BHS graduates 104 students at Sunday’s ceremony
Those attending Sunday’s Baldwin High School commencement who also attended the ceremony in 2009 might have thought they were experiencing déjà vu.
They really saw John Richards, assistant history professor at Baker University, give commencement speeches to two BHS graduating classes. Richards, who is a BHS alumnus, Sunday addressed the 104 BHS graduates, as well as their family and friends.
“For those of you who weren’t here in 2009, I spoke at that commencement,” Richards said. “I did so because I was asked to do so by that class. I did so again because I was asked by this class. To be asked to speak at commencement at your own high school is an honor. To be asked twice is something for which I cannot find the words. It’s especially an honor because it’s you, class of 2011. I know so many of you so well, whether it’s through soccer or Scouts.”
In 2009, Richards’ daughter, Anna, was graduating from Baldwin High. On Sunday, his son, Sam, was one of the graduates. He recalled his school graduation and how he waited for the keynote speaker to finish.
“Thirty-three years ago, almost to this day, I sat where you are wondering when the old guy was going to be done,” Richards said. “So I will try to make this brief.”
In similar fashion to his 2009 address, Richards gave the graduates three main, but different, points. This year’s points were “there’s no place like home, embrace the unexpected and bring on the axe heads.”
The graduates should be proud of where they were from and wass no place like home, Richards said, backing the statements up backed it with data.
“I read a report that said 85 percent of the 2010 college graduates have moved back home,” Richards said. “I guess there is no place like home. What’s going on? Is the job market bad? I thought the recession was over.”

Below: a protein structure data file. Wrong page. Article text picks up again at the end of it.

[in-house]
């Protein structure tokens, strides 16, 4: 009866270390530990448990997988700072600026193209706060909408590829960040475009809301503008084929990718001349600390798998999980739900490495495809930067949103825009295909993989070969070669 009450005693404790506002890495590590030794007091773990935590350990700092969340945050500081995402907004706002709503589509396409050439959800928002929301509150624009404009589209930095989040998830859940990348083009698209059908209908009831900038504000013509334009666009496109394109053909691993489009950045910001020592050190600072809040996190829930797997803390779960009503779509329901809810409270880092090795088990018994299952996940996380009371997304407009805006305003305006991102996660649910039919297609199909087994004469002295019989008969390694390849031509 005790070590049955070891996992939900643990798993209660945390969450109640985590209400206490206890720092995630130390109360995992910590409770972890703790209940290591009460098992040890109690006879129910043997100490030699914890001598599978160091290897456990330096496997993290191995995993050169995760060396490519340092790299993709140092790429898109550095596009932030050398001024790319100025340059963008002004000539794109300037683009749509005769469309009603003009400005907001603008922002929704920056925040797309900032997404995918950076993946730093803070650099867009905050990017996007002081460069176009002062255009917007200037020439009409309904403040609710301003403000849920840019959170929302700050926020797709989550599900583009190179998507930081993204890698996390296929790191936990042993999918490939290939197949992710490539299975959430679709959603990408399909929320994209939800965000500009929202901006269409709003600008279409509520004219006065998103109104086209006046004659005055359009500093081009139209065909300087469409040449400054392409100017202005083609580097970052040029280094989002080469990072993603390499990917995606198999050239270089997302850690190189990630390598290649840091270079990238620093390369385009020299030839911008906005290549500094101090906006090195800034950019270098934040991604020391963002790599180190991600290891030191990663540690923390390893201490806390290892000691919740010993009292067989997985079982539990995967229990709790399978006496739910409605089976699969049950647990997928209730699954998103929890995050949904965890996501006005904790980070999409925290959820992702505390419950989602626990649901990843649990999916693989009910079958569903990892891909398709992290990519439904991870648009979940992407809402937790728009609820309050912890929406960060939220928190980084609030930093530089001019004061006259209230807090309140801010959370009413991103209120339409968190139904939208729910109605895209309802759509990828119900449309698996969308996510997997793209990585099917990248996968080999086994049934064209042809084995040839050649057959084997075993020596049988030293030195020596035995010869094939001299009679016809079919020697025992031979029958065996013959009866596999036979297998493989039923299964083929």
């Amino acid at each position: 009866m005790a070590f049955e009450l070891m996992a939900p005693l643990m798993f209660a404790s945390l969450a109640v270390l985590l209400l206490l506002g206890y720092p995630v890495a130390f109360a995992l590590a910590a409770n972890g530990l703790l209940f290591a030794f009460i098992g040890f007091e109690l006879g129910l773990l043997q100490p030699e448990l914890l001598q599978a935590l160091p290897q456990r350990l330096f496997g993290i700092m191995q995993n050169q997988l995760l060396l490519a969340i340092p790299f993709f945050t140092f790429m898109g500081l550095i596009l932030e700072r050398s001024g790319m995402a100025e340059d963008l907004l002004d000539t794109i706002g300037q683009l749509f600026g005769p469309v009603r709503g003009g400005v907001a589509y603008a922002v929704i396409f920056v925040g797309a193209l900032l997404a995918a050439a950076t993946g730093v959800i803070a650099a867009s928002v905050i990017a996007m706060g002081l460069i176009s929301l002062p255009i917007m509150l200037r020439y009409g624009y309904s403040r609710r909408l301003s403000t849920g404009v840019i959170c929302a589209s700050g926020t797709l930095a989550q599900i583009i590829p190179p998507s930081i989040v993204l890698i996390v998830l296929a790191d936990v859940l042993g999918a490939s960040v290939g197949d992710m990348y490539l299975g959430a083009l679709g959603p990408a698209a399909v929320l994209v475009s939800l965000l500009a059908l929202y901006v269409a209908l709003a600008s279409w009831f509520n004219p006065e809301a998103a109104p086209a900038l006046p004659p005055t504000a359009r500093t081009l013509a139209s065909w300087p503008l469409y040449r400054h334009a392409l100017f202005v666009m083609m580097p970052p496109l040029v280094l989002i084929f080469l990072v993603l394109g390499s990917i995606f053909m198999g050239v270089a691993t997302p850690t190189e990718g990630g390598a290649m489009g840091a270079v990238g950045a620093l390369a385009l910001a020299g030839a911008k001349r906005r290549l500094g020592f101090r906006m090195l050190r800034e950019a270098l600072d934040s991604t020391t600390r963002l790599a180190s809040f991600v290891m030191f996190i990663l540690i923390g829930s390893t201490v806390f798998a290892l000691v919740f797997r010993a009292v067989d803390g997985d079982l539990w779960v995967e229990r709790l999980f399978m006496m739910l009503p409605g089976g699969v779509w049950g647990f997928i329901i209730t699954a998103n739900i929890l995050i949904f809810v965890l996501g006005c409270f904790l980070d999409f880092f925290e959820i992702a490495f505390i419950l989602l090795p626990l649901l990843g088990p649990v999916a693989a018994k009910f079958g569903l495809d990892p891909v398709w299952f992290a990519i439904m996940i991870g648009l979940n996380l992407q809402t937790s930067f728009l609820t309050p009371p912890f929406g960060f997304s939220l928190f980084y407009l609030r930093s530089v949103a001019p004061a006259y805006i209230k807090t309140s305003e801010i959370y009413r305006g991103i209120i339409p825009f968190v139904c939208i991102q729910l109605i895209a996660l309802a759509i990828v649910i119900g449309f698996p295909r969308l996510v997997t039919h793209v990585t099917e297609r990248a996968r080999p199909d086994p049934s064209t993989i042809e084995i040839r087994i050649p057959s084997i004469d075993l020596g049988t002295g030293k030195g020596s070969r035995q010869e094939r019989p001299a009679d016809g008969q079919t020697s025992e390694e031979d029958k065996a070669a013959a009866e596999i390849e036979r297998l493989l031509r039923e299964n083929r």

For this second main point, Richards told a story from this fall when he went to Harlaxton College in England with students from Baker and other universities. While in England, he visited a large cathedral in a town north of London. A local university was holding its commencement, so Richards stepped in and became an audience member.
“Instead of hearing organ music, I heard something astounding,” Richards said. “A teacher at the university began his speech by saying something like this, ‘I want to talk to you about the education system of the United States of America. A system ripe with inefficiencies, fiscal waste, poor student performance, teacher burnout, etc, etc.’ Then after a pause for effect, he proceeds to say, ‘And that’s what we want here.’
“Unexpected?” he asked. “I was speechless. When was the last time someone complimented the American education system? When was the last time a non-American complimented the education system? It’s a valuable lesson. We have problems, yes, but aren’t those the kind of problems we want to have?”
Richards concluded with the example of Odysseus, the heor Homer’s Greek epic “The Odyssey,” of ultimately overcoming challenges.
“You will succeed, because I’ve seen so many of you do it time after time,” Richards said. “I know you will do it. The journey will be a long one. There will be adversities. I can tell you that if you accept the fact that there will be unpredictable things. If you embrace them, you’re going to find yourself face to face, some point in the future where all of the axe heads will be lined up. All you have to do is pull the string and shoot the arrow through them. It will happen. So be prepared for it that moment, but expect it to happen.”
Richards’ gift for being the keynote speaker was a framed photograph, which was taken by Baldwin City photographer and retired BHS teacher C.R. Herpich. He wasn’t the only speaker during Sunday’s ceremony.
Colin Thomas and Ann Wallsmith represented the class with shorter speeches. Both students talked about the success of their class, which included academic, athletic and many other successes during their time at BHS. Thomas left the class with one goal.
“Class of 2011, let’s make the choice to wake up every day and make an impact in the world,” he said.